Bethel AME Church Lynn

Find Your Purpose, Fund Your Breakthrough

Bethel members will go through a phased process of “finding their purpose” - discerning their calling – and “funding their breakthrough” – giving micro grants to individuals that help them overcome a barrier to living out their calling and pursuing their purpose. The congregation will engage this process primarily through small groups, called Purpose Groups, with an average of 6-10 people. In Year 1, Bethel’s annual theme will be “The Year of Purpose,” with corresponding sermon series. We will identify a small group of "Purpose Leaders," design our call discernment and breakthrough process, and pilot the process with one or two groups. At the end of the first round of purpose group meetings, we will give micro-grants of up to $1,500 that could support a wide range of meaningful investments, including start-up funds for a business or ministry venture, graduate school test prep class/materials or personal development classes. Grant recipients will form Breakthrough Groups where they will support one another in living out their purpose. In Year 2, we will evaluate and modify our process based on the experience of people in Year 1 and launch another cycle of Purpose and Breakthrough Groups. We will continue to evaluate, modify and launch additional groups in Year 3 with the ultimate goal to strengthen Bethel as a community of purpose – one that supports people, not only in their quest to find purpose, but in their ability live a life of purpose.

CRECHE (The Charles River Episcopal Co-Housing Endeavor)

Engaging Our Households

Creche creates and supports intentional communities: faith-rooted, mixed income, and intergenerational households living together under common rhythms of life and discipleship. Our households exist not only to benefit those who live within them, but also to have an outward-facing, missional impact on their surrounding neighborhoods.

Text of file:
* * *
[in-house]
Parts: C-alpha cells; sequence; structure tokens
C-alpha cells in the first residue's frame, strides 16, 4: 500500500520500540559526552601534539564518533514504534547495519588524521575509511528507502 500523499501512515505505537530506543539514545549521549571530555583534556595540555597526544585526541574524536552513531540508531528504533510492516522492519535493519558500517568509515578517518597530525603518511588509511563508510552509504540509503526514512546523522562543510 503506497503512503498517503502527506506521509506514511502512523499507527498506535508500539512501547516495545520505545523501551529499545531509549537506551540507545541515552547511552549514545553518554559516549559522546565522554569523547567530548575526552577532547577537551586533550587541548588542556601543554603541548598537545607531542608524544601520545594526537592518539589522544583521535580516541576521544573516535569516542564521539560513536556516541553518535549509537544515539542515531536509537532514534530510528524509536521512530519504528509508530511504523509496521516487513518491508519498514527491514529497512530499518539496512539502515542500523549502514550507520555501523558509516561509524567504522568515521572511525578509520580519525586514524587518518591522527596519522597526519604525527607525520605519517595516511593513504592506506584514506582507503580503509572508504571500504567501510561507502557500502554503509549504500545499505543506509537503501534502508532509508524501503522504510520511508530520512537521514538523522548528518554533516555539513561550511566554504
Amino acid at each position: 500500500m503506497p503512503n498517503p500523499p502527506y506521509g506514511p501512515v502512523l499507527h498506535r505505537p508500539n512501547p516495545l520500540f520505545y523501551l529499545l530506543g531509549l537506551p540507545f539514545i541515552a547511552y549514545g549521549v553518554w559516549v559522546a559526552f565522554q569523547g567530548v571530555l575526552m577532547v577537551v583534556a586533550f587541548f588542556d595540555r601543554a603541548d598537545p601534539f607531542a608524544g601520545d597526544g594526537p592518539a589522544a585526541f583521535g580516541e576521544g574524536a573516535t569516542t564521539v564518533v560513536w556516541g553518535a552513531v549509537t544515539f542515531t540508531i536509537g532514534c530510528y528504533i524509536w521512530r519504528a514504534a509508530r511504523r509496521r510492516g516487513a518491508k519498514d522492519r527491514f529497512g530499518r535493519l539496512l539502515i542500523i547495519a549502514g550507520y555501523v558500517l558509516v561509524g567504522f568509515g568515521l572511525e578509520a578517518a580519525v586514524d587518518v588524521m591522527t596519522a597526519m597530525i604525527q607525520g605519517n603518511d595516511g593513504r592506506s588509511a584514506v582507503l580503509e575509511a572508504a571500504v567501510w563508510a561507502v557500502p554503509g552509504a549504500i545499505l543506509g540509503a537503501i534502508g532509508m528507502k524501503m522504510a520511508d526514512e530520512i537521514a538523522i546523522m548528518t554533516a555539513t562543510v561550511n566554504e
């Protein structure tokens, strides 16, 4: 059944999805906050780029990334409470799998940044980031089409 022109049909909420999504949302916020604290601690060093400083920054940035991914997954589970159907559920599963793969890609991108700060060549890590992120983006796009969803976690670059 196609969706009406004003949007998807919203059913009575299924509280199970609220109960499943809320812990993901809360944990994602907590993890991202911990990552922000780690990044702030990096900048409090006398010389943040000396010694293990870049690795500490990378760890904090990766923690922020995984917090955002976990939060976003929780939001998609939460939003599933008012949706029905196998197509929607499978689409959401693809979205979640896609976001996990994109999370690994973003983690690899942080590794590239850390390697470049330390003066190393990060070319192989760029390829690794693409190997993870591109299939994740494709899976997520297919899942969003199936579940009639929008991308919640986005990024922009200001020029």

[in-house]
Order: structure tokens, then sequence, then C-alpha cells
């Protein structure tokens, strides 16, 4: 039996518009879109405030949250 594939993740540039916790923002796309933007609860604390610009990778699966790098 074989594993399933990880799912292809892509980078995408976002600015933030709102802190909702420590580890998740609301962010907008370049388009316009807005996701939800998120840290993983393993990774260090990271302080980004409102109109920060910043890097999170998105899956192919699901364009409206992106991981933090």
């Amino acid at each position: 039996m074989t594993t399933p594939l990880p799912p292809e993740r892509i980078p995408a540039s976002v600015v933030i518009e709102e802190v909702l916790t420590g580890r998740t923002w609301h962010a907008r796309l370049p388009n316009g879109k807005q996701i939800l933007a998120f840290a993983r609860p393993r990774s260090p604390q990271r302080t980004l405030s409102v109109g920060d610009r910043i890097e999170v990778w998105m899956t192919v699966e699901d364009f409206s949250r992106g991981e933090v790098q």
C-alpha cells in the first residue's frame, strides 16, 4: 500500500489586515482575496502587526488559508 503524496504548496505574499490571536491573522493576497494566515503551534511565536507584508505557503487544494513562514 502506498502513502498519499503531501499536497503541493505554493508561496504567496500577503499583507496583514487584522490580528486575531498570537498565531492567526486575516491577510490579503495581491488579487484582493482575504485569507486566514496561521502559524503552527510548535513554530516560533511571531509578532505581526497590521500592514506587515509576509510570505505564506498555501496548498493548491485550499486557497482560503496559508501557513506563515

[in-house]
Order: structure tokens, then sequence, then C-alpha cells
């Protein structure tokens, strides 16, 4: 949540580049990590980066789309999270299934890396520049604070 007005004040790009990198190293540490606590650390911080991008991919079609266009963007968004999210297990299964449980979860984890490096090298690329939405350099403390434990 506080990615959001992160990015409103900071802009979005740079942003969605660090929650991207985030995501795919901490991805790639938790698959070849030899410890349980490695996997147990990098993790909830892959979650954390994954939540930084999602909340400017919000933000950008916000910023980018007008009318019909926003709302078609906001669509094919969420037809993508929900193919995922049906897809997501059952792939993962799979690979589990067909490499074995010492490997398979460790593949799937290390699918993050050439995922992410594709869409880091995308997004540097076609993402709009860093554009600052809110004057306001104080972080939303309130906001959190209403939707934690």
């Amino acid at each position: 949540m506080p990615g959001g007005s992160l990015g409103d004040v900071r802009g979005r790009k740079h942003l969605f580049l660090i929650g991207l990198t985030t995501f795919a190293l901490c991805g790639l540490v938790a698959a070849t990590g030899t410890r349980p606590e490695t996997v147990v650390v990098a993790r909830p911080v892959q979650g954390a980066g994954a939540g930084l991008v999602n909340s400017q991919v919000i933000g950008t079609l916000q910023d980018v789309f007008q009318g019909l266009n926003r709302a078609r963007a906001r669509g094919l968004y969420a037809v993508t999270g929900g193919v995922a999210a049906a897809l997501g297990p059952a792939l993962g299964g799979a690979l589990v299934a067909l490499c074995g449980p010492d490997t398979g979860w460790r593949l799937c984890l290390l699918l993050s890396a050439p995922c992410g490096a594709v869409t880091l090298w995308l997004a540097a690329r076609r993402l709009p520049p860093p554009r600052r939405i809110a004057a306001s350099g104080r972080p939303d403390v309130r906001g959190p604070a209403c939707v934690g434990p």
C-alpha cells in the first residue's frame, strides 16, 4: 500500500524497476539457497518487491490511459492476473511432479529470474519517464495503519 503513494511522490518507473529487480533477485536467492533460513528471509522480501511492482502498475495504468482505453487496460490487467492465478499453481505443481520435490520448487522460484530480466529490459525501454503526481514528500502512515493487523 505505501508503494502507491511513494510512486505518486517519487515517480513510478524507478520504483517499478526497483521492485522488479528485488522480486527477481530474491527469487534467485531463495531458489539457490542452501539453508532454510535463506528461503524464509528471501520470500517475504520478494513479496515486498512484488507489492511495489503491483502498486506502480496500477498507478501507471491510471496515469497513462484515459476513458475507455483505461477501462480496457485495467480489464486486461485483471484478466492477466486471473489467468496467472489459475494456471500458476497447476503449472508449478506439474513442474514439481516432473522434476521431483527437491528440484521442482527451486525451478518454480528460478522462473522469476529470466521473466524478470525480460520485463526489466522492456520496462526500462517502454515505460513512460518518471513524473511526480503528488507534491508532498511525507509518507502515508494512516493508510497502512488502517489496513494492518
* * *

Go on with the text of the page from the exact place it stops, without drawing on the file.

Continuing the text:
Our core question is, “Where do the gifts of our household meet the needs of the neighborhood?” We have launched a one-year organizing campaign, led by a Life Together Fellow, to encourage, equip, and build the capacity needed to go out into our neighborhoods, to meet our neighbors, to learn about the spaces of brokenness in our contexts, to join already existing practices of restoration, and to help inspire still other such efforts. (Life Together is the Boston-branch of the Episcopal Service Corps, a volunteer service year program that grounds young adults in the methodologies of faith-based organizing and places them within local organizations.)

Together with our household residents, our Fellow will build relationships with key stakeholders and facilitate group discernment around questions of vocation, with the goal of equipping our households to engage in mission work that is impactful yet sustainable beyond the scope of this year. By the end of three years, we envision each household engaging in vibrant, sustainable work in dynamic partnership with their wider neighborhood community. 

Fourth Presbyterian Church, South Boston